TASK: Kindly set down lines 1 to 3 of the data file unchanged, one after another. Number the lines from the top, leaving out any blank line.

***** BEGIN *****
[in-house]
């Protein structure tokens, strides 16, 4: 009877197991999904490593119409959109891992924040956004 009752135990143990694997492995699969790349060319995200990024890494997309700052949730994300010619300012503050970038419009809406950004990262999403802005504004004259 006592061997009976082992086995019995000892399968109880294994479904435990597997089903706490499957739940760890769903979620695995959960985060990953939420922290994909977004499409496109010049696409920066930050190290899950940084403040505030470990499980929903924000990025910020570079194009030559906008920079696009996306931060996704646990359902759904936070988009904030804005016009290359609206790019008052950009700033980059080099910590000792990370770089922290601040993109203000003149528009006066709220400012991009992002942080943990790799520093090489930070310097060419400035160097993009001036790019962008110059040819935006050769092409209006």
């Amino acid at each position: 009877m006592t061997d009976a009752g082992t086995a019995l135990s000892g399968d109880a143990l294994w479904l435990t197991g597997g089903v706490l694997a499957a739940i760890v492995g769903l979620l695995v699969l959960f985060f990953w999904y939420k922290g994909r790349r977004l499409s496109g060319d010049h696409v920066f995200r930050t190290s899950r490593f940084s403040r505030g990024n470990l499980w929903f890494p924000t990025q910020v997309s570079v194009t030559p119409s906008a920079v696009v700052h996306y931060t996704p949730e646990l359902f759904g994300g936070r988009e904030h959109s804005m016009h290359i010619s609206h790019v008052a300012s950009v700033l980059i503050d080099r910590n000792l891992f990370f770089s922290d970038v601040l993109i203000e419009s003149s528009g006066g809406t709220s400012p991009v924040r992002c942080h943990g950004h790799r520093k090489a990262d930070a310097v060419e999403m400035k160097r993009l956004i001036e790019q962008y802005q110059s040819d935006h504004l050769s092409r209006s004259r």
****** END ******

[in-house]
């Protein structure tokens, strides 16, 4: 009877197991999904490593119409959109891992924040956004 009752135990143990694997492995699969790349060319995200990024890494997309700052949730994300010619300012503050970038419009809406950004990262999403802005504004004259 006592061997009976082992086995019995000892399968109880294994479904435990597997089903706490499957739940760890769903979620695995959960985060990953939420922290994909977004499409496109010049696409920066930050190290899950940084403040505030470990499980929903924000990025910020570079194009030559906008920079696009996306931060996704646990359902759904936070988009904030804005016009290359609206790019008052950009700033980059080099910590000792990370770089922290601040993109203000003149528009006066709220400012991009992002942080943990790799520093090489930070310097060419400035160097993009001036790019962008110059040819935006050769092409209006």
């Amino acid at each position: 009877m006592t061997d009976a009752g082992t086995a019995l135990s000892g399968d109880a143990l294994w479904l435990t197991g597997g089903v706490l694997a499957a739940i760890v492995g769903l979620l695995v699969l959960f985060f990953w999904y939420k922290g994909r790349r977004l499409s496109g060319d010049h696409v920066f995200r930050t190290s899950r490593f940084s403040r505030g990024n470990l499980w929903f890494p924000t990025q910020v997309s570079v194009t030559p119409s906008a920079v696009v700052h996306y931060t996704p949730e646990l359902f759904g994300g936070r988009e904030h959109s804005m016009h290359i010619s609206h790019v008052a300012s950009v700033l980059i503050d080099r910590n000792l891992f990370f770089s922290d970038v601040l993109i203000e419009s003149s528009g006066g809406t709220s400012p991009v924040r992002c942080h943990g950004h790799r520093k090489a990262d930070a310097v060419e999403m400035k160097r993009l956004i001036e790019q962008y802005q110059s040819d935006h504004l050769s092409r209006s004259r």